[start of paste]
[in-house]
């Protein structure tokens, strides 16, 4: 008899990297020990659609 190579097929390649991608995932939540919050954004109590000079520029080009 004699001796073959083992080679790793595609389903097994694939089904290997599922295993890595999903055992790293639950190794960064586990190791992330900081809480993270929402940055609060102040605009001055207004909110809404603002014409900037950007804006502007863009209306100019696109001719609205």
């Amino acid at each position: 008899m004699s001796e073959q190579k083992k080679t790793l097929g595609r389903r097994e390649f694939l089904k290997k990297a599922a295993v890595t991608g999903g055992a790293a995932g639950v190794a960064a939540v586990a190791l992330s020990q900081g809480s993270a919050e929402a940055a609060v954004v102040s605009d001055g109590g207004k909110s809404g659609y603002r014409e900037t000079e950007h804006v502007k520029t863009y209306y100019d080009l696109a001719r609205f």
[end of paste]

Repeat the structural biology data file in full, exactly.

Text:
[in-house]
């Protein structure tokens, strides 16, 4: 008899990297020990659609 190579097929390649991608995932939540919050954004109590000079520029080009 004699001796073959083992080679790793595609389903097994694939089904290997599922295993890595999903055992790293639950190794960064586990190791992330900081809480993270929402940055609060102040605009001055207004909110809404603002014409900037950007804006502007863009209306100019696109001719609205």
């Amino acid at each position: 008899m004699s001796e073959q190579k083992k080679t790793l097929g595609r389903r097994e390649f694939l089904k290997k990297a599922a295993v890595t991608g999903g055992a790293a995932g639950v190794a960064a939540v586990a190791l992330s020990q900081g809480s993270a919050e929402a940055a609060v954004v102040s605009d001055g109590g207004k909110s809404g659609y603002r014409e900037t000079e950007h804006v502007k520029t863009y209306y100019d080009l696109a001719r609205f």